“Sit in reverie and watch the changing color of the waves that break upon the idle seashore of the mind.”
(Henry Wadsworth Longfellow)
As I mentioned in the People Are Not Mushrooms blog, we human folk rely on patterns to stay alive. As I also mentioned in that blog, sometimes those patterns need to be shaken up. I chose to do that in the mountains last weekend. It’s amazing how a simple change of scenery can remind us of who we are and why we are.
Upside Down, Inside Out
Have you ever thought about how much the roots of trees look like their tops? The roots burrow down into the soil and absorb nutrients. Those roots keep soil in place and provide a biome for critically important bugs. The tops reach up into the sky, take in nutrients from air and sunlight and then gift the air with oxygen, and gift everything underneath with shade.
The idea of “As above, so below,” exists in many different cultures, religious traditions and philosophies. Aren’t trees an amazing example of that? Spending time with trees in this different way had me thinking more intentionally about the ways I take in “nutrition,” and the ways I offer care to others.
When I first got to the cabin I was a little uncomfortable with the fact that there were no blinds on most of the windows. It seemed so strange to me, until I caught on…
I was on a mountain with a pitch of somewhere around 45 degrees. The only visible neighbors were on the other side of dense trees and the equivalent of about four stories up. When I opened the door or looked out the window, I was eye level with the bottom of trees. No one could possibly look through the windows aside from the deer, squirrels, birds and other critters. I’m guessing they think people look weird in any state, so really, who cares?
The things that are “normal” in my usual life – like blinds on windows, population density, the unique smells of a place – were all different here. Those differences are an opportunity to be a lot more intentional about my choices. Thanks, West Virginia!
No Time Like Now
It started immediately. I had all kinds of plans for how I was going to spend my time away. I was going to write a bunch of blogs so that I wouldn’t have gap weeks or even gap days. I was going to record a bunch of songs I was working on. Being surrounded by tree roots convinced me that I needed to put more emphasis on intake than output.
I spent a whole lot of time just listening to different kinds of birds. Two of my favorites, (Bluebirds and a Red Shouldered Hawk,) showed up in dramatic fashion pretty much every day. I listened to cicadas swell and fall, and remembered a million or so summer days in my life. I did a lot of writing, but not blogs. My fingers ache and sting from all of the guitar I played, but I didn’t record anything for public consumption.
I’m good with that. I don’t think any of you are worse for wear when I don’t spit a blog and a newsletter out every Wednesday. Whatever music I finally share will make a much more positive impact if I work on it a whole lot more before anyone else hears it. If I don’t spend time nurturing my own roots, this “tree” isn’t going to have a whole lot to offer to you all.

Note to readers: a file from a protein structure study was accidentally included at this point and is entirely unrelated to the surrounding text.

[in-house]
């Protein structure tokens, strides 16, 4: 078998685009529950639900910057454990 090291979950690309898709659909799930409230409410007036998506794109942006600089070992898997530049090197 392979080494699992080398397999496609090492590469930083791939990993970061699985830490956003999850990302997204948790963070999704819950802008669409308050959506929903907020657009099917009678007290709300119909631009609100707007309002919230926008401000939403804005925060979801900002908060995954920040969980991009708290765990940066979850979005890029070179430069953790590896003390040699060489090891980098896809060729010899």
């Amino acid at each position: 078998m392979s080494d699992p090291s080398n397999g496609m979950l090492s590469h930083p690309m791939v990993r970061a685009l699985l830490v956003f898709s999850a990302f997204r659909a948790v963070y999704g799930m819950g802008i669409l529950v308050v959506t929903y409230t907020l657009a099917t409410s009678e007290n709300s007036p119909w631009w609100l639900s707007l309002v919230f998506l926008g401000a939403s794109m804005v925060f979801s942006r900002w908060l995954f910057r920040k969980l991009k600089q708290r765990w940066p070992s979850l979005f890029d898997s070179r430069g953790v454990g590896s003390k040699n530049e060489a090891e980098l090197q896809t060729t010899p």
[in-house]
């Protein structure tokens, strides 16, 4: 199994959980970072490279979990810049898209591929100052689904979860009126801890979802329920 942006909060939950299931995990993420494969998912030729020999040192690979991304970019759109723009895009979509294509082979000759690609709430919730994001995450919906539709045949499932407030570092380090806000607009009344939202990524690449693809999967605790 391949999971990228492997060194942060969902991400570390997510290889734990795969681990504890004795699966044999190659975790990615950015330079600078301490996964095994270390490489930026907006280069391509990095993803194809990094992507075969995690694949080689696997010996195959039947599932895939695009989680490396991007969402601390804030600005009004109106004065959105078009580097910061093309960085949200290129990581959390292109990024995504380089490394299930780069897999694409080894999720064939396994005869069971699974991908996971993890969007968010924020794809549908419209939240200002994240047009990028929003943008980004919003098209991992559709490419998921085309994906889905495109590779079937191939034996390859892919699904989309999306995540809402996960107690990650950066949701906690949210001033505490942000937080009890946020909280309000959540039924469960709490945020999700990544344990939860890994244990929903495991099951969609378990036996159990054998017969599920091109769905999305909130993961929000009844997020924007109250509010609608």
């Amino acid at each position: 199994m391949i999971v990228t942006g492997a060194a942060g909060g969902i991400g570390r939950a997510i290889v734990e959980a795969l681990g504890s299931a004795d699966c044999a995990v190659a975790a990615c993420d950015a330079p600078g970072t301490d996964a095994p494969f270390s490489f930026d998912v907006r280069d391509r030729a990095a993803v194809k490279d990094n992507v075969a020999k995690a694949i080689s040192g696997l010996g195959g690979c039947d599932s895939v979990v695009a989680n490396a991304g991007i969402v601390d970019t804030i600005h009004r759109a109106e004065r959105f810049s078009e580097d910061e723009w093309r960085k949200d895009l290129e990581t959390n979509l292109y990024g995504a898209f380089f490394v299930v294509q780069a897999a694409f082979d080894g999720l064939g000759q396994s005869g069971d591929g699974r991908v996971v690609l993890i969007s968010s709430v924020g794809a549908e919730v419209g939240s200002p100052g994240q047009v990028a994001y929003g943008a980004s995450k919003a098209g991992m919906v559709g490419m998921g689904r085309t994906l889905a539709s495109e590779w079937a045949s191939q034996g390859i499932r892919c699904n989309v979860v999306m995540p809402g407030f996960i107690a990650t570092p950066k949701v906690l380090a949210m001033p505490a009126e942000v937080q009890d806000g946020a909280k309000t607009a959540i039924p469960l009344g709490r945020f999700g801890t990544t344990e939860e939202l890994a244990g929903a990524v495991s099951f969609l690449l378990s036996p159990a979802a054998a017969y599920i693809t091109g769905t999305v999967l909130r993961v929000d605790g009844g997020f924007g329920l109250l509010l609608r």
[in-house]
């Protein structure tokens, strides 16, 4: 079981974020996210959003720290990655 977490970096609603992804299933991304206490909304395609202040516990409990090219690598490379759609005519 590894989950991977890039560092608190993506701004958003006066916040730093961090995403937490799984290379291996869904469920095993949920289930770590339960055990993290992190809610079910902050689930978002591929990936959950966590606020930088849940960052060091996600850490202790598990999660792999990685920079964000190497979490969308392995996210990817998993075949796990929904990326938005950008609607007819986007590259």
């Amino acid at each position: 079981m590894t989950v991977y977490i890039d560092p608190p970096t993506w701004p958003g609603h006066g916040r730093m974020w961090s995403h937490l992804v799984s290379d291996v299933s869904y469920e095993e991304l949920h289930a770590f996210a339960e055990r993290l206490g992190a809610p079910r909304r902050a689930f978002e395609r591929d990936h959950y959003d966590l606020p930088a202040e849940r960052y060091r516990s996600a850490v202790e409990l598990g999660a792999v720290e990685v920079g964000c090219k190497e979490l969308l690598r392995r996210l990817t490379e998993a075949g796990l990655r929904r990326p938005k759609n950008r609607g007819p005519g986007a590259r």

More than anything else, I think it’s important to change our scenery, take a vacation, or do whatever we need to do to turn our assumptions upside down. Some of those choices will be exactly the same when we get home, (you’re welcome, neighbors… I’m keeping the blinds…) but they will be much better informed, more solidly rooted, and more effective. Some assumptions might be abandoned altogether because they no longer serve us.
Sand and Pearls
It’s pretty common for people to be irritated when they get back home from vacation. It happens for a lot of different reasons. If we take the awareness that vacation gave us home with us, some of that irritation will be trying its hardest to remind us not to go back to old patterns.
You might be irritated because you weren’t ready to come back. You might be irritated because your sleep schedule or your normal eating patterns have been upended. You might be irritated because schedule changes leave you feeling off balance. But you might be irritated because you really did not miss the way you were thinking, or the choices that you or others usually make. You vacated them and you really don’t want them back.
Instead of trying to be less irritable, you might do better to consider how you can keep those things “vacated” even though you are now home. Let that grain of sand irritate your membranes enough to turn it into a pearl.
By the way… If you like what you see in the pictures on the blog, you can book Moonridge Cabin for yourself on VRBO. Hosts Anne and Paul Eggers are simply wonderful. It’s Property ID 4301385ha. I thought it was an excellent place to “vacate.”
If you’re finding your thoughts and habits hard to vacate, or even struggling to see what you want to vacate, contact Tiffany today. Let’s figure it out together.